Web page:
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The Sunday Indian
Friday, October 20, 2017
 
 
Governance Watch

Governance Watch

December 2011 - January 2012

Supplementary Issue
 

Cover Story

Amitabh Thakur: Cop with a difference

 
Sameer Ranjan
 

The young couple who got into the Nauchandi Express three-tier sleeper coach did so because there were no other seats available on the train. They assumed, incorrectly then, that the trip from Lucknow to Meerut would be short and enjoyable.



Samit Sharma: People’s bureaucrat

 
Yogesh Bhawra
 

In Rajasthan, Samit Sharma is known as a common man’s civil servant. Such is his public image that when he was transferred as district magistrate (DM) Nagaur last year to Jaipur, the district rose in protest.



Somani Bora: Green credo

 
Anil Chaturvedi
 

In the Ajay Devgun blockbuster ‘Apharan’, people take out a torchlight procession to block transfer of the superintendent of police (SP), deemed pro-people. Sonmani Bora is that kind of officer.



Nazrul Islam: Maverick lone ranger in West Bengal

 
C S Bhattacharjee
 

‘What can’t a man in uniform do’ is a common refrain when West Bengal cadre IPS officer Nazrul Islam is in question.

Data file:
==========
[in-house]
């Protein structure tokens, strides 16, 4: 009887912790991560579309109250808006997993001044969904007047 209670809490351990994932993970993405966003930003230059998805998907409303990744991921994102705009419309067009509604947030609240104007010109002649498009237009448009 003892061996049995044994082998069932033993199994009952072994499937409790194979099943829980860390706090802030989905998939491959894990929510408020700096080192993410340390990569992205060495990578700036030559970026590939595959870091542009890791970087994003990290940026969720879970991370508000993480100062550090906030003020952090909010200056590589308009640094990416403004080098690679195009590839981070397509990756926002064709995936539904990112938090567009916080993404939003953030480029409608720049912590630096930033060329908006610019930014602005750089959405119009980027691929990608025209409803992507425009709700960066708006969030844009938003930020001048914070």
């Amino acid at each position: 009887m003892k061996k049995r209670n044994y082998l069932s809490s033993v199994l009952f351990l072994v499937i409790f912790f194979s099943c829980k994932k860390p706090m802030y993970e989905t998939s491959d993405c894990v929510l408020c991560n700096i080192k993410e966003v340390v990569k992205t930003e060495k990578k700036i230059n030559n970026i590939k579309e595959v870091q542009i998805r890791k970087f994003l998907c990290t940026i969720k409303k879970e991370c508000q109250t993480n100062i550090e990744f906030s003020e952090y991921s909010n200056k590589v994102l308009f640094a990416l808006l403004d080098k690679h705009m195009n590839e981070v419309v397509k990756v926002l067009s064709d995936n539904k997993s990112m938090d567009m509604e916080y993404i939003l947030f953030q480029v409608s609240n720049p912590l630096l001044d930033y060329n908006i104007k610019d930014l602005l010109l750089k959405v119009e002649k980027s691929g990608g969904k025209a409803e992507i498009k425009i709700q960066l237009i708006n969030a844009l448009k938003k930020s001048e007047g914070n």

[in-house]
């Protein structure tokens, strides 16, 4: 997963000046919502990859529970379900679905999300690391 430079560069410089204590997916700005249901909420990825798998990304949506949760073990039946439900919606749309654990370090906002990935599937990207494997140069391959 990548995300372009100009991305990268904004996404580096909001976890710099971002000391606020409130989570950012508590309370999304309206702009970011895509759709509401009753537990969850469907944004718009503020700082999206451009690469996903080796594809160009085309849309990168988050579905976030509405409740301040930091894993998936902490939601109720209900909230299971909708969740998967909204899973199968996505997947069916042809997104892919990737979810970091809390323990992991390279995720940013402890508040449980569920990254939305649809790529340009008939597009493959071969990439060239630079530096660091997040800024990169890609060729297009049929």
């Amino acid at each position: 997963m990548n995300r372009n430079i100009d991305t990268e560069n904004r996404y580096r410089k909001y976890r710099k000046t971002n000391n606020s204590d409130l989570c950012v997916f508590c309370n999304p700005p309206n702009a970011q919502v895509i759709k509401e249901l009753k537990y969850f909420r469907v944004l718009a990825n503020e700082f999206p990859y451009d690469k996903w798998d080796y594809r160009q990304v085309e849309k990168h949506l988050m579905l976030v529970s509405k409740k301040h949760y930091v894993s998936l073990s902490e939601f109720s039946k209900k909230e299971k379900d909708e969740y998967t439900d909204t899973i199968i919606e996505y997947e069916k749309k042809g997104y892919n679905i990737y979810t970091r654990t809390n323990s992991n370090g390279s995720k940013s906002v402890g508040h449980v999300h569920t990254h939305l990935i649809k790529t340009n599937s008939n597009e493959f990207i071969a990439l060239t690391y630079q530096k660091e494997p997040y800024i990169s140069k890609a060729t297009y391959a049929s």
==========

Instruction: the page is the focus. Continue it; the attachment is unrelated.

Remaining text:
Bhaskar Jyoti Mahanta: Policing and the milieu

 
Rupraj Sarmah
 

Bhaskar Jyoti Mahanta, IGP (T&AP) Assam, is a man of many parts. When not engaging militants in gun battles or tackling their threat calls, he is the nodal officer of ‘Project Ashwas’, an Assam Police project run for the benefit of children hit by terrorist violence.



Umakant Umrao: Preserving water in villages

 
Raju Kumar
 

The civil service by training equips an officer to become a specialist in his or her area of posting. Like Umakant Umrao, a Madhya Pradesh cadre IAS officer, who has taken the science of water conservation to a new level and in a short span of time he has also succeeded in his efforts.



R Gokul: The hero of Belekeri

 
Sahana Attur
 

In the pantheon of civil servants dominated by the IAS and IPS, Indian Forest Service (IFS) officers generally maintain a low profile. Rarely does their path cross politicians in the same way as it does with some other sections of the civil bureaucracy.



P Manivannan: Mr Transparent

 
Doddipalya Narasimhamurthy
 

For the general populace, to meet an elected representative is a lot easier than meeting a top bureaucrat. At least the politician comes once every five years! With a few notable exceptions, meet 39-year-old IAS officer P Manivannan, who is trying to introduce a new transparency into proceedings.



Krishan Kumar: Punjab’s Game Changer

 
Surinderpal Sarao
 

If a poor illiterate villager in Punjab thinks the deputy commissioner made life easy for him, the government’s state objective of meeting peoples’ aspirations could be considered to have been achieved to a great degree.



Nidhi Kesarwani: Question of life and death

 
Mehnaz Nasreen
 

Serving in strife torn states is radically different from a posting in the Indian hinterland. There are many imponderables.